Homes plan for contaminated Derbyshire industrial site
More than 50 homes could be built on a contaminated industrial site in a Derbyshire town alongside a river, canal and an historic mill.
The plans, from Wade Properties Investments Limited, would see 53 homes built on land either side of Gas Street, in Sandiacre.
All of the industrial buildings which are currently in place on the site would be demolished to make way for the proposed development.
Erewash Borough Council planning officers have recommended that the plans are approved at a meeting on Wednesday, October 13.
If approved, homes would be built north of Gas Street on a triangular section of land home to industrial units, directly bordering the River Erewash to the east and the Erewash Canal to the west.
A Grade-II listed canal bridge sits close to the northern tip of the site.
Further housing would also be built on the south side of Gas Street on land facing Bridge Street and Cross Street, along with the River Erewash.
These homes would also face the Grade-II listed Springfield Mill, which has been converted into flats.
The council says the developers had initially proposed building 80 homes on the site but have reduced this after concerns were raised by the council and other bodies.
The 53 homes would range from two storeys tall to two-and-a-half stories tall. Of the homes, 31 would be three-bed houses; 19 would be two-bed; and three would be four-bed.
Homes facing onto Bridge Street and Gas Street would mimic the design of the mill complex and existing Edwardian industrial buildings.
Council papers say part of the northern site is contaminated as a result of its industrial history as a gasworks and that it is the only site in Erewash which is on the Contaminated Land Register.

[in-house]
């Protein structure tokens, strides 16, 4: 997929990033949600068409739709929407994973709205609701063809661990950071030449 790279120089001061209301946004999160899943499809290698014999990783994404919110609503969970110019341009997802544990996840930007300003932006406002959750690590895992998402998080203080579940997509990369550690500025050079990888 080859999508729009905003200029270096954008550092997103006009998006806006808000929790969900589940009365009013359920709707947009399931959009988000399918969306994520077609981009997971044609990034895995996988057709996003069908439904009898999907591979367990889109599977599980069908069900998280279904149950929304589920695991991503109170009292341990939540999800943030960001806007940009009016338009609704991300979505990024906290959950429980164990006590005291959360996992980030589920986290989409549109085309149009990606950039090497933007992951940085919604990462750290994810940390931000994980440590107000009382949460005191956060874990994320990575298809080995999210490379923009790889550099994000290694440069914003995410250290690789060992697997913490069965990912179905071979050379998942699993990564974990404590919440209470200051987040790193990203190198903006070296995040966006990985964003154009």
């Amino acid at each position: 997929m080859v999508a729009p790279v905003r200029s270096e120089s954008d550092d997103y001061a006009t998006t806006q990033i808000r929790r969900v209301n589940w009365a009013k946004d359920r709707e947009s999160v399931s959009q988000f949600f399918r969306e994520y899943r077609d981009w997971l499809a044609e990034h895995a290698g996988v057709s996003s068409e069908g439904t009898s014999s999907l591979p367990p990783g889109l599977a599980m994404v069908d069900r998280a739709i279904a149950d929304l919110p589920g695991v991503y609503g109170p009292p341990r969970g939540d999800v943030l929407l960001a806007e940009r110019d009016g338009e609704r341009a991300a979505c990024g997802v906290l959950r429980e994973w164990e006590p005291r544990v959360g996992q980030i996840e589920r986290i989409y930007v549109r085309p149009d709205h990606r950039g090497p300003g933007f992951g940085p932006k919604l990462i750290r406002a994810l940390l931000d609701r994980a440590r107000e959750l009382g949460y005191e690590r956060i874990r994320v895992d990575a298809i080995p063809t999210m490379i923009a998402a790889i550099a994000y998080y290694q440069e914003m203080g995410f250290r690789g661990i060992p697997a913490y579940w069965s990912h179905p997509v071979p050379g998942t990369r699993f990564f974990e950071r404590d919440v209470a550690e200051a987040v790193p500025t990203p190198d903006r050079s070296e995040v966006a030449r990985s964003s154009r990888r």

They detail that investigation of the site found “significant ground contamination” and there was an “on-going risk to controlled waters”.
The investigation also found: “Gross contamination of made ground on the north site has been identified within the area of the former gasworks buildings and remediation is required to mitigate risks to future residents and controlled waters.”
Remediation of the site cannot take place until the industrial buildings are demolished, the investigation says.
The council says remediating the site in order to bring it back into use would be encouraged in order to make effective use of land in the borough and to “enhance” the local environment.
Meanwhile, the development application says there are still 30 people employed on the proposed site.
The council says the site is classed as an “average” quality employment location and that it is a priority to retain “good” quality sites.
It says: “With its ‘average’ rating, it is considered that the employment land does not contribute to the best and most versatile stock within Erewash.”
Edwardian industrial buildings on the site would be demolished, to the dismay of the council’s conservation consultant.
However, a report provided by the developer’s building consultancy firm says the buildings would be too expensive to repair and convert.
The buildings also stand in the way of a full contamination investigation on the site, the council says, and agrees it is justified that the buildings would be demolished due to these issues.